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ULM, LSU drug study shows promise against COVID-19

Published April 30, 2020

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BATON ROUGE — During a lecture on the Molecular & Cell Biology and Immunopathogenesis of coronaviruses attended virtually by more than 125 people, Konstantin “Gus” Kousoulas, Ph.D., head of the Department of Pathobiological Sciences at the LSU School of Veterinary Medicine, revealed that the drug Nelfinavir mesylate (NFV, brand name Viracept), holds exceptional promise in limiting COVID-19 infections. Viracept was developed as a protease inhibitor in the treatment of the human immunodeficiency virus (HIV).

Seetharama D. Jois, Ph.D.

 The work revealed that Viracept inhibited the ability of a key protein of the virus, the Spike Glycoprotein that protrudes from the surface of the virus and is also found on the surface of infected cells, to facilitate membrane fusion of adjacent cells.

Membrane fusion is crucial for virus entry into cells and spread of the virus from one cell to adjacent cells escaping the extracellular spaces and neutralizing antibodies. Viracept was able to inhibit membrane fusion at levels that are typically used in human patients to combat Human Immunodeficiency Virus (HIV) infections.

Molecular modeling by Professor of Pharmacy Seetharama D. Jois, Ph.D., and graduate student Achyut Dahal, both with the University of Louisiana Monroe College of Pharmacy, showed that Viracept may directly bind to the viral S glycoprotein.

These results strongly suggest that Viracept should be investigated for ability to prevent virus spread especially during early stages of SARS-2 CoV infections. Also contributing to this work with Dr. Kousoulas and colleagues Vladimir Chouljenko, Farhana Musarrat and Rafiq Nabi.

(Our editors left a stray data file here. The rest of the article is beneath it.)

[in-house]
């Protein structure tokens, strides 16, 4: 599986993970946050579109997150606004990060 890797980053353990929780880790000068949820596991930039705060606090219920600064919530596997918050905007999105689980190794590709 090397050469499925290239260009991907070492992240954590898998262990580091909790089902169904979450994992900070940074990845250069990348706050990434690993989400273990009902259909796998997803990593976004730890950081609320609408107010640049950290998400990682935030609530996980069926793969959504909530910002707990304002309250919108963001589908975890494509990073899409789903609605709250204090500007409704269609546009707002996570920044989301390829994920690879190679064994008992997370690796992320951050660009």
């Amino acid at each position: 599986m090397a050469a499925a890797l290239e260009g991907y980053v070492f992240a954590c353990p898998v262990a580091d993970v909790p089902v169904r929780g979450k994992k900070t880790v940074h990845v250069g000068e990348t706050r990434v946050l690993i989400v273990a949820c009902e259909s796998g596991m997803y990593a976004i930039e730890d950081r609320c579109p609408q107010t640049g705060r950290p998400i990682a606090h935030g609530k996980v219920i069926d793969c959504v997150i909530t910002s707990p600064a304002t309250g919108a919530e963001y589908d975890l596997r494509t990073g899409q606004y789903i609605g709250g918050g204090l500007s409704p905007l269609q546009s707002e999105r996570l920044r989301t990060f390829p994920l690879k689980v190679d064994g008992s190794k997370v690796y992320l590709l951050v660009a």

ULM is a member institution of the Louisiana Biomedical Research Network supported by the National Institutes of Health, National Institute of General Medical Sciences, IDeA Nttwork of Biomedical Research program. LSU’s INBRE, named the Louisiana Biomedical Research Network was established in September 2001 with a $18.5 million grant matched by a $1.2 million supplement from the Board of Regents. This grant has been renewed every five years since 2001. LBRN provides infrastructure support, education, training, and research opportunities for students and faculty at primarily undergraduate institutions and fosters connections of primarily undergraduate institutions (PUIs) with biomedical research intensive universities and institutes within the state. Dr. Kousoulas is the Principal Investigator for LSU’s LBRN.

For more information, contact Hope Young, ULM Office of Marketing and Communications, 318-342-5445, hyoung@ulm.edu. For information from LSU, contact Ginger Guttner, LSU School of Veterinary Medicine, 225-578-9922 office, ginger@lsu.edu.